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How to Common App 2020-21 - Prompt #4

APR 18, 2020 • 5 min read

Welcome back to Crimson’s 9 part series on this year’s Common Application Essay prompts and how to tackle them. This blog talks about prompt #4, which asks you to share a problem you solved and your processes used to solve the problem.

If you haven’t already, check out our first, second, third and fourth blogs in this series.

The prompt reads: Describe a problem you’ve solved or a problem you’d like to solve. It can be an intellectual challenge, a research query, an ethical dilemma — anything of personal importance, no matter the scale. Explain its significance to you and what steps you took or could be taken to identify a solution.

This question is similar to prompt #3 — the admissions officers want insight into the questions that have preoccupied you. The prompt gives you suggestions of either an intellectual challenge, a research query, or an ethical dilemma. While you could talk about other things, these should stimulate a ton of ideas and meaningful discussion. Make sure however that it is a true problem, and not something pretentious like ‘why am I so good at something?’

The key is to remember that this essay is personal, so it should tell us about how you navigated one specific dilemma. It can be an emotional one, such as when your parents divorced, which one did you choose to live with? It could be an intellectual one, such as when you recognized that somebody on your sports team was cheating, how did you confront them without breaking apart the group?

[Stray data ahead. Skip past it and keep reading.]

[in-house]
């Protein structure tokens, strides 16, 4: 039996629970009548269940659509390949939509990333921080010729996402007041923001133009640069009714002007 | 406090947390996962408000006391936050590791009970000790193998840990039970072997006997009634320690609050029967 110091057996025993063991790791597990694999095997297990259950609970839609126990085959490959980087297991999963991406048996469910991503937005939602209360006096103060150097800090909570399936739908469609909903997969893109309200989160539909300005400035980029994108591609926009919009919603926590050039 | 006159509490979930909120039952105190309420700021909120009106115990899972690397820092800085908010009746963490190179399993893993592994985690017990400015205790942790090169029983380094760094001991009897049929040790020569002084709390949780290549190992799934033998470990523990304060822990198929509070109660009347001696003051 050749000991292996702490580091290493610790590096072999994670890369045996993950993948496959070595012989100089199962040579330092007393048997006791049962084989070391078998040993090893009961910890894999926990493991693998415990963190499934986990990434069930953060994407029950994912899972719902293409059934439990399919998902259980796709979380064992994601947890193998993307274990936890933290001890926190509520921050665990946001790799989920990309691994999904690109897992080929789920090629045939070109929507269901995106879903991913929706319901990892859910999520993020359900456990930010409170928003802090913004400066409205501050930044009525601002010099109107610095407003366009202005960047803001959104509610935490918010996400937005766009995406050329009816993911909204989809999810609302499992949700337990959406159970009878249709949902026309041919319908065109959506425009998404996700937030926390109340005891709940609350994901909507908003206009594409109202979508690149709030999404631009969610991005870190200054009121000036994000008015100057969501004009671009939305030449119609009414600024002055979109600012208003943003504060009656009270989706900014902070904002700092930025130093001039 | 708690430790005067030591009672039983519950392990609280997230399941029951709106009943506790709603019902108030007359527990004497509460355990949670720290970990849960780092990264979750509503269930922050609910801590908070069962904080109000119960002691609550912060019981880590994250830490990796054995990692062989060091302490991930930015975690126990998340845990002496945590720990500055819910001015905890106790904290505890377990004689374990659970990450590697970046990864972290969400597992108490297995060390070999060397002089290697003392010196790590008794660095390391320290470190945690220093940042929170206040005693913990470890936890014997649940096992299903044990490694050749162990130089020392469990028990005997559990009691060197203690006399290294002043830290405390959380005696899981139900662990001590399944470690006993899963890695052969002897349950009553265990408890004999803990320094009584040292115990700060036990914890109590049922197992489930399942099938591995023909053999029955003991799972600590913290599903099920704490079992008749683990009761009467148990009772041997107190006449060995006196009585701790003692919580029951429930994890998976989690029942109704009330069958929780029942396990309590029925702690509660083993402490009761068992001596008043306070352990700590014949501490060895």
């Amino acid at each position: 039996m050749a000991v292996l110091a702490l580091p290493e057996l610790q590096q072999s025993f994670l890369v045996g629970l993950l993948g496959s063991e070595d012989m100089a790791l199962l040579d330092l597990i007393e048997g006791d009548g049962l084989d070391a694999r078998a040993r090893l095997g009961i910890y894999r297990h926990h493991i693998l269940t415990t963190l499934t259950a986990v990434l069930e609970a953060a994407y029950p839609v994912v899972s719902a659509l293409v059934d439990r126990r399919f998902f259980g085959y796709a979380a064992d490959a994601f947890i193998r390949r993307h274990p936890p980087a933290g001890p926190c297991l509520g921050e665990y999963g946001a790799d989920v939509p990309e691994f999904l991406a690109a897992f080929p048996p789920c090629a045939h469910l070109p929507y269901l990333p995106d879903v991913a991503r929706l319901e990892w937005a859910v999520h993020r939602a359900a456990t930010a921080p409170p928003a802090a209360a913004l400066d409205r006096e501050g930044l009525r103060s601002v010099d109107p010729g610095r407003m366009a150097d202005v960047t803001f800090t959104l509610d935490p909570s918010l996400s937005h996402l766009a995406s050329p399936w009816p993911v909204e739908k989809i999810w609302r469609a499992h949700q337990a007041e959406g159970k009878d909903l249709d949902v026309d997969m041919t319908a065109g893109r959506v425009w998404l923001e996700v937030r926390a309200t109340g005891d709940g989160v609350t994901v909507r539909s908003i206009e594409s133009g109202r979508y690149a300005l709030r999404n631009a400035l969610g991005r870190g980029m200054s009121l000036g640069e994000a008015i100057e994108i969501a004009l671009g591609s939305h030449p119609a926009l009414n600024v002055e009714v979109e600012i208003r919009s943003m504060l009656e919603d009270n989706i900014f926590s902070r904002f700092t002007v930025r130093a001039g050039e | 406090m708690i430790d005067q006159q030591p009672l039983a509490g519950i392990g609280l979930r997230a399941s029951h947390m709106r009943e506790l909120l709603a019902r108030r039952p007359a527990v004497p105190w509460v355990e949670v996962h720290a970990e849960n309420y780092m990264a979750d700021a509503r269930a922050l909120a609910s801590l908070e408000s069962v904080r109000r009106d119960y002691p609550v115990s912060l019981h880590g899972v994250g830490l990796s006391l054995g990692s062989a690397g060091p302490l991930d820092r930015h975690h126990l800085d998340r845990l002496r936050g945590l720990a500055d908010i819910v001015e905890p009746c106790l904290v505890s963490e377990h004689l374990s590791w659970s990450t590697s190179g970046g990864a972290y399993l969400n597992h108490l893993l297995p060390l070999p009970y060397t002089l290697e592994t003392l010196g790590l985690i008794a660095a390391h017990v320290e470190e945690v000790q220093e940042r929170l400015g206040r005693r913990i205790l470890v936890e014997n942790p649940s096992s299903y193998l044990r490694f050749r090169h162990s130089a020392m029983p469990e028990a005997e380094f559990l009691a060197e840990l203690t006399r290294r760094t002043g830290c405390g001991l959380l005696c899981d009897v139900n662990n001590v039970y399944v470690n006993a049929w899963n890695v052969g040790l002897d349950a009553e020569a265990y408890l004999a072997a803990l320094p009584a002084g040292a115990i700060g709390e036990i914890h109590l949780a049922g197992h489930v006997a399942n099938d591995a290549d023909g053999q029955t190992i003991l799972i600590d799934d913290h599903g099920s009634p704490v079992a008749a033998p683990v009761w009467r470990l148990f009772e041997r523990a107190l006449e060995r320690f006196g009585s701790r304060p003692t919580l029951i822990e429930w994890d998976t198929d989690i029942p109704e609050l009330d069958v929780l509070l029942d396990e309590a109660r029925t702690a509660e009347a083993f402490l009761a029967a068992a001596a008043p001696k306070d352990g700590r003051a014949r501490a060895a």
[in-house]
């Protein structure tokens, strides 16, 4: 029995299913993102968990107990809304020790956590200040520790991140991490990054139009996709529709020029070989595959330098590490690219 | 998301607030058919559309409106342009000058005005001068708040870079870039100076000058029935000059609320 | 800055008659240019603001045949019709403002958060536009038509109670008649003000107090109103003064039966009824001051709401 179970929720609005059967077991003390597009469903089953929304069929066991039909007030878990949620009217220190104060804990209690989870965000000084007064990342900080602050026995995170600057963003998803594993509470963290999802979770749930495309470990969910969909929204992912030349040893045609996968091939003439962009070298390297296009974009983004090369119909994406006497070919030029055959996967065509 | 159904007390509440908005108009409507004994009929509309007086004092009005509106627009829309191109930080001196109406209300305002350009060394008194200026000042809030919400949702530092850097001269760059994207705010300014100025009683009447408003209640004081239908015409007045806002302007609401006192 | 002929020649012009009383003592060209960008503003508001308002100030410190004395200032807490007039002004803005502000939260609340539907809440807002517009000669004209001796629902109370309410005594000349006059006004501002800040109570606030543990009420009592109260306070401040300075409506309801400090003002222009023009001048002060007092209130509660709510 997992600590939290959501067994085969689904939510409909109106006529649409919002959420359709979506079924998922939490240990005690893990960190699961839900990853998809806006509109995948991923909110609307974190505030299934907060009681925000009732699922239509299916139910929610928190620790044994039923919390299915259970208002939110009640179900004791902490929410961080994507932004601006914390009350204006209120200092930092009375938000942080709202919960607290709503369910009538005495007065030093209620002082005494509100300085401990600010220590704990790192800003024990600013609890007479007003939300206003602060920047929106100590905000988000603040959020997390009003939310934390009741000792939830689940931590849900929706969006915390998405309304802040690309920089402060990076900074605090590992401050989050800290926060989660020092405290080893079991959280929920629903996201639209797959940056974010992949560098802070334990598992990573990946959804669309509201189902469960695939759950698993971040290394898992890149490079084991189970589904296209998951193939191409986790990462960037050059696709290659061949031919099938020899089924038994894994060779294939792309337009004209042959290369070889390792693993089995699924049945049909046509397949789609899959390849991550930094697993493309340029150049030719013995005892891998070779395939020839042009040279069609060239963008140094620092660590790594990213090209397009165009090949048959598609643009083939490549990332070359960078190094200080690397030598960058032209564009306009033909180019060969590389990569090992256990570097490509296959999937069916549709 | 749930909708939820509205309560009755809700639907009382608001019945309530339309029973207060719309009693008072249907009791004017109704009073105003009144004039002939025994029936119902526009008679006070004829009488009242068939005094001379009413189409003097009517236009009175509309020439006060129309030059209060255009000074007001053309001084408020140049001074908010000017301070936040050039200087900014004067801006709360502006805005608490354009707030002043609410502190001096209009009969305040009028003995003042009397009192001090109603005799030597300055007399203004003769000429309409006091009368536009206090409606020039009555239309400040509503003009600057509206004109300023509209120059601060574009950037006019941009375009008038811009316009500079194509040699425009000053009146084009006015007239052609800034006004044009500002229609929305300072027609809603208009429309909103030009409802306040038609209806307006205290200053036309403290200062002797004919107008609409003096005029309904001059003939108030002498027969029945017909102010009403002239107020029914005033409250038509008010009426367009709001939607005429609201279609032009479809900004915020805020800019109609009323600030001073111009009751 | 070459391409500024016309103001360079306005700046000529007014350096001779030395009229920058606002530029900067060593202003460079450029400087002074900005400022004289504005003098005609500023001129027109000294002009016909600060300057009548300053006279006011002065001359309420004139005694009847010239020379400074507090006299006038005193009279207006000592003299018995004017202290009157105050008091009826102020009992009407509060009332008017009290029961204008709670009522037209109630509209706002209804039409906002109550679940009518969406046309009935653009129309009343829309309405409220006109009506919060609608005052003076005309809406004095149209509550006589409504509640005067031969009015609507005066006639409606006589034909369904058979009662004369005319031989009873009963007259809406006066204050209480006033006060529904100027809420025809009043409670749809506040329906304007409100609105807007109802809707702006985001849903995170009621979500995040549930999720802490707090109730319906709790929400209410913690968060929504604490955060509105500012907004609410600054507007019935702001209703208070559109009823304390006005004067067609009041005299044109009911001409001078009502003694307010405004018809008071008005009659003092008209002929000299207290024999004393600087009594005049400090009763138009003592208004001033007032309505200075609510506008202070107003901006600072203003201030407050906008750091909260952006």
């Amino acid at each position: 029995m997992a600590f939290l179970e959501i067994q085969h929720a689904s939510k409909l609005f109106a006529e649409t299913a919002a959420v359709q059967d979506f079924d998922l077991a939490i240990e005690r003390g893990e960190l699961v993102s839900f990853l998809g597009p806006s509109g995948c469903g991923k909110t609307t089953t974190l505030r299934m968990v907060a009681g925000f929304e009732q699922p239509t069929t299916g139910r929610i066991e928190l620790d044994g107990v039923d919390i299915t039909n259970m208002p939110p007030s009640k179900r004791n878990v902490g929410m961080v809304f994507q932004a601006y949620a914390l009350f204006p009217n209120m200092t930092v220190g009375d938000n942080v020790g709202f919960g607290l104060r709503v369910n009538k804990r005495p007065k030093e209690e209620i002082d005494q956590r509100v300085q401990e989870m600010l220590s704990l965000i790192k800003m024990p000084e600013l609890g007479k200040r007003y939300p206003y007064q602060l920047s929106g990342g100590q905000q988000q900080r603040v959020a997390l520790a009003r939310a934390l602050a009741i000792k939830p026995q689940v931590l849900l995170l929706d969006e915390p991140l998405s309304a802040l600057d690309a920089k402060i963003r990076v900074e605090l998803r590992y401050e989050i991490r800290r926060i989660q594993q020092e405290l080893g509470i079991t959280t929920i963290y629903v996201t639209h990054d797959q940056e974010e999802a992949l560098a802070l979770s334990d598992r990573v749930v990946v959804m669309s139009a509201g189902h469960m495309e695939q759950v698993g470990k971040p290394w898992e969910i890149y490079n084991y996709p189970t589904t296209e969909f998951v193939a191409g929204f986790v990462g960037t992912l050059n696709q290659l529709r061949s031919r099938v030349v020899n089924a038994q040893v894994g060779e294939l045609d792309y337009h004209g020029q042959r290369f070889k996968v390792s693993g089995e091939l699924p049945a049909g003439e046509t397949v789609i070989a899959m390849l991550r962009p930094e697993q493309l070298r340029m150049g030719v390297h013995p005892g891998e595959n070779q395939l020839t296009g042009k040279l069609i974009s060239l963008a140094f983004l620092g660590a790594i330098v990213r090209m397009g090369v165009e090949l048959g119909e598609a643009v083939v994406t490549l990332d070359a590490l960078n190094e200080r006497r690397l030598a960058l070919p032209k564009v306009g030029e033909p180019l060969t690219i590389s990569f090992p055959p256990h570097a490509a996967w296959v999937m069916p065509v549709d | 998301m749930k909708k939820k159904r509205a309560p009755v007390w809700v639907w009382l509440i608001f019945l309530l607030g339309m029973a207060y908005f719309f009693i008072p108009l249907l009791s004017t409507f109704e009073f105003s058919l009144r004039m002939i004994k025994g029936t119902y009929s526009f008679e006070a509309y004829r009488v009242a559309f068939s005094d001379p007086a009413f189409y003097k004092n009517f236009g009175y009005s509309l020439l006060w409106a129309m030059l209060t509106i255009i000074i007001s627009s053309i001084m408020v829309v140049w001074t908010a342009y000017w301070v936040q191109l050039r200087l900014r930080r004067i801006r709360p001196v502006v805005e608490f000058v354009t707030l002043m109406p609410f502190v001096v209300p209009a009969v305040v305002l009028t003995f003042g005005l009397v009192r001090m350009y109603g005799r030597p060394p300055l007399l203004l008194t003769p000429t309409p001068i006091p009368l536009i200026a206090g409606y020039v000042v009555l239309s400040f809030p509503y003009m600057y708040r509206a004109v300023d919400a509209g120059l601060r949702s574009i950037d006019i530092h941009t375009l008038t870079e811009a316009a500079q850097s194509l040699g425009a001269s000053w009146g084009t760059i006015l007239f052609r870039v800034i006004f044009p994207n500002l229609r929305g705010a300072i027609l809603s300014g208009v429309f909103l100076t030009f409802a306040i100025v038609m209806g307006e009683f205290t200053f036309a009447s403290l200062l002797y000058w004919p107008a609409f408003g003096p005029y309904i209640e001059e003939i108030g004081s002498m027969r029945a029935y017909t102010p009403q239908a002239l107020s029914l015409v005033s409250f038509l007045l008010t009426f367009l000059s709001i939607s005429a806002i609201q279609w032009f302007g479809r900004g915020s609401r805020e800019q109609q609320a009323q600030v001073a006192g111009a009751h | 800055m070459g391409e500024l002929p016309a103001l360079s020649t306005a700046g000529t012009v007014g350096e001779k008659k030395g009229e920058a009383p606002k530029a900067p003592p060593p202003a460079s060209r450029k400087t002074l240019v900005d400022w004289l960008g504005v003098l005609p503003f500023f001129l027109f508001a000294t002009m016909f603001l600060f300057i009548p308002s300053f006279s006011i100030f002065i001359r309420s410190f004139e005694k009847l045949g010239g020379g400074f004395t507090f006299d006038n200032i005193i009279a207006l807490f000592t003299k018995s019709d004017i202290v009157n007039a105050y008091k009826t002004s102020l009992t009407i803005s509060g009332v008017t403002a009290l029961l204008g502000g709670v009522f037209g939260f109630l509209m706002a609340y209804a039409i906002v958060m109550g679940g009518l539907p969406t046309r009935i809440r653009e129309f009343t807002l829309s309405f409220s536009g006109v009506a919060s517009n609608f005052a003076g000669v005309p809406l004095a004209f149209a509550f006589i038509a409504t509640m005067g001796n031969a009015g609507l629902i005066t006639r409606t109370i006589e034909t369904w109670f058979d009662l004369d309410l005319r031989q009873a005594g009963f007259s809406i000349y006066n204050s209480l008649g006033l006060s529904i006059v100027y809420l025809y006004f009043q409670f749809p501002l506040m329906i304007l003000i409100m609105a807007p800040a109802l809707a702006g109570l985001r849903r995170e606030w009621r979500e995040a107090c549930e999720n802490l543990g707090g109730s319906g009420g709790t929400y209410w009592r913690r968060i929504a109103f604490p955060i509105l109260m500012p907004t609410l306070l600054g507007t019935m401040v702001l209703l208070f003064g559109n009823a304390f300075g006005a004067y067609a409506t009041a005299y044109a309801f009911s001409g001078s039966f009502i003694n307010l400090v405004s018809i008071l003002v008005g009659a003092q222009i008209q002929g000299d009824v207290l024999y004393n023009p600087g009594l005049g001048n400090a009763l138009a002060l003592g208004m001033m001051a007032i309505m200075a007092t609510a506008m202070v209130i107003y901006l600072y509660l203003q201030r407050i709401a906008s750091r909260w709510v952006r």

Crimson’s holistic approach provides support across all areas of the US university application process. We assist you to find your best-fit university, create a personalised roadmap, ace your standardised tests, craft the perfect essay, build candidacy through extracurriculars, and more.

Only consider writing about a question or issue that you have honestly spent a lot of time learning or thinking about. Don’t write about topics that you do not actually know about but you think will make you sound intelligent or profound; it often shows when you are being inauthentic. If you once spent a week at a shelter for homeless kids, that does not mean that you have figured out the nutrition programs necessary to deal with world hunger, or have the solutions to economic injustice!

Also, if you write about a question you solved quickly and without struggle, that does not tell readers much about you! This is again because admissions officers want to know about your problem solving processes, which often take a long time to happen. Again, don’t be afraid to talk about something that could be personal or controversial; overall this will make the essay more meaningful and lift it above the many thousands sitting in the admissions officers’ pile!

Read Part 6 of the Common App series.

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